IRAK4 Protein Inhibitor Could Lead to Treatment for Parkinson’s, Other Neuroinflammatory Diseases

José Lopes, PhD avatar

by José Lopes, PhD |

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A newly discovered inhibitor of the immune protein IRAK4, known as the “master switch” in the development of several diseases, could lead to treatments for autoimmune diseases and neuroinflammatory disorders such as Parkinson’s, according to developer Noxopharm and its majority-owned subsidiary Nyrada.

Pre-clinical studies are ongoing to find the most appropriate therapeutic indications for this discovery. Clinical studies are expected in 2020.

Recent evidence has shown that IRAK4 is a crucial regulator in the body’s innate immune response — the body’s first line of defense — against foreign pathogens and leads to the production of pro-inflammatory molecules called cytokines.

As its abnormal function in innate immune cells is implicated in the development of chronic inflammatory and autoimmune diseases, IRAK4 inhibitors have been regarded as the next generation of anti-inflammatory treatments for autoimmune conditions, including rheumatoid arthritis, inflammatory bowel disease, psoriasis, and lupus.

The new compound leads to potent inhibition of IRAK4 and is able to cross the blood-brain barrier and blood-nerve barriers. According to Australia-based Noxopharm, this suggests the new compound could be used to target neuroinflammatory diseases of the central nervous system — such as Parkinson’s, Alzheimer’s, multiple sclerosis, amyotrophic lateral sclerosis — and the body’s peripheral nerves, in particular diabetic peripheral neuropathy.

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The blood brain barrier is a semipermeable membrane that protects the brain against the external environment, and is a major barrier for the efficient delivery of certain therapeutics that need to reach the brain and central nervous system.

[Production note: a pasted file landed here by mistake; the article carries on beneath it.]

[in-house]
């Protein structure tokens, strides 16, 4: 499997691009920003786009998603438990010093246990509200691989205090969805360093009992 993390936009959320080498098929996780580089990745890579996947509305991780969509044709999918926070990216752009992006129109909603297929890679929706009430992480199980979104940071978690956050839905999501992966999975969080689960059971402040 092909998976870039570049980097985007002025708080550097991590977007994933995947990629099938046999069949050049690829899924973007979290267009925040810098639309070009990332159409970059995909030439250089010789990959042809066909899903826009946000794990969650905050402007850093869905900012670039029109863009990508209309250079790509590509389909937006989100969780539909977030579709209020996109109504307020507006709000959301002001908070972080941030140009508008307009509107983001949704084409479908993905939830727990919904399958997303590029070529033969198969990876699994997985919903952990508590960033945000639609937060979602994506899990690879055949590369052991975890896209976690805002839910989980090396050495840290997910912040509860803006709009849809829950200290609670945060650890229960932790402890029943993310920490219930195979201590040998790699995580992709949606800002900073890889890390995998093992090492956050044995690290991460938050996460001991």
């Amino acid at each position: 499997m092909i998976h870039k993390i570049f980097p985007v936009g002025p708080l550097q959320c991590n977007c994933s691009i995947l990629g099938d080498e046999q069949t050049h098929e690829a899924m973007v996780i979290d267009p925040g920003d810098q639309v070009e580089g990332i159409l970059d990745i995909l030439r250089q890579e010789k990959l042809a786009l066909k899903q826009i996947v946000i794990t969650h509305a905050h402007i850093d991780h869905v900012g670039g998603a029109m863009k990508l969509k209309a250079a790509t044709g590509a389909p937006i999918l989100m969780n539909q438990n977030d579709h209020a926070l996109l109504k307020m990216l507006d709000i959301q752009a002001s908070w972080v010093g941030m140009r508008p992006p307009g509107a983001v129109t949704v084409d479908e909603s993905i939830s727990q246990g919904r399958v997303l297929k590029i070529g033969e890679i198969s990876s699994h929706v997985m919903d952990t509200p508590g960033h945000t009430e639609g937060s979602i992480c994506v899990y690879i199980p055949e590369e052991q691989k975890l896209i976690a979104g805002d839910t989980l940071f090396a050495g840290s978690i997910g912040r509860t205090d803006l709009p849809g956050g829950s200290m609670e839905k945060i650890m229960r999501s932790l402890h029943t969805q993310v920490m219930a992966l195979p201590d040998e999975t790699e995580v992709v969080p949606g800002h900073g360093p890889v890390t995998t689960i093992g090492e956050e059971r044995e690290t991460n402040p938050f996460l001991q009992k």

“We see our discovery as a breakthrough in providing the tools needed to address inflammatory and autoimmune diseases of the nervous system,” James Bonnar, Nyrada’s vice-president, research & development, said in a press release. Bonnar noted that the development of IRAK4 inhibitors is being pursued in rheumatoid arthritis, gouty arthritis and lupus.

“I see this as a major development,” said Graham Kelly, Noxopharm’s CEO. While noting that it helps Noxopharm evolve into a global biotech company, Kelly added that “at the patient level, it represents a realistic prospect for finally being able to provide treatment for a number of insidious diseases affecting the nervous system, which have defied successful management to date.”

Besides Alzheimer’s, Parkinson’s and multiple sclerosis, Kelly said that neuroinflammation is “associated even with psychiatric conditions such as depression, bipolar disorder and schizophrenia.”

“Having a drug that blocks IRAK4 and all its downstream pro-inflammatory cytokine [signaling] effects, combined with its ability to reach the brain in sufficient levels, is an exciting breakthrough that has resulted from a lot of hard work by a team of Australian chemists and scientists,” Kelly added.

U.S. company Nyrada is two-thirds owned by Noxopharm and is responsible for the non-oncology drug development programs, including an anti-inflammatory, a neuroprotectant and a PCSK9 inhibitor compound. Of note, PCSK9 is a protein involved in regulating the amount of cholesterol in the blood.

Noxopharm recently secured a U.S. provisional patent application and a Patent Cooperative Treaty (PCT) patent application.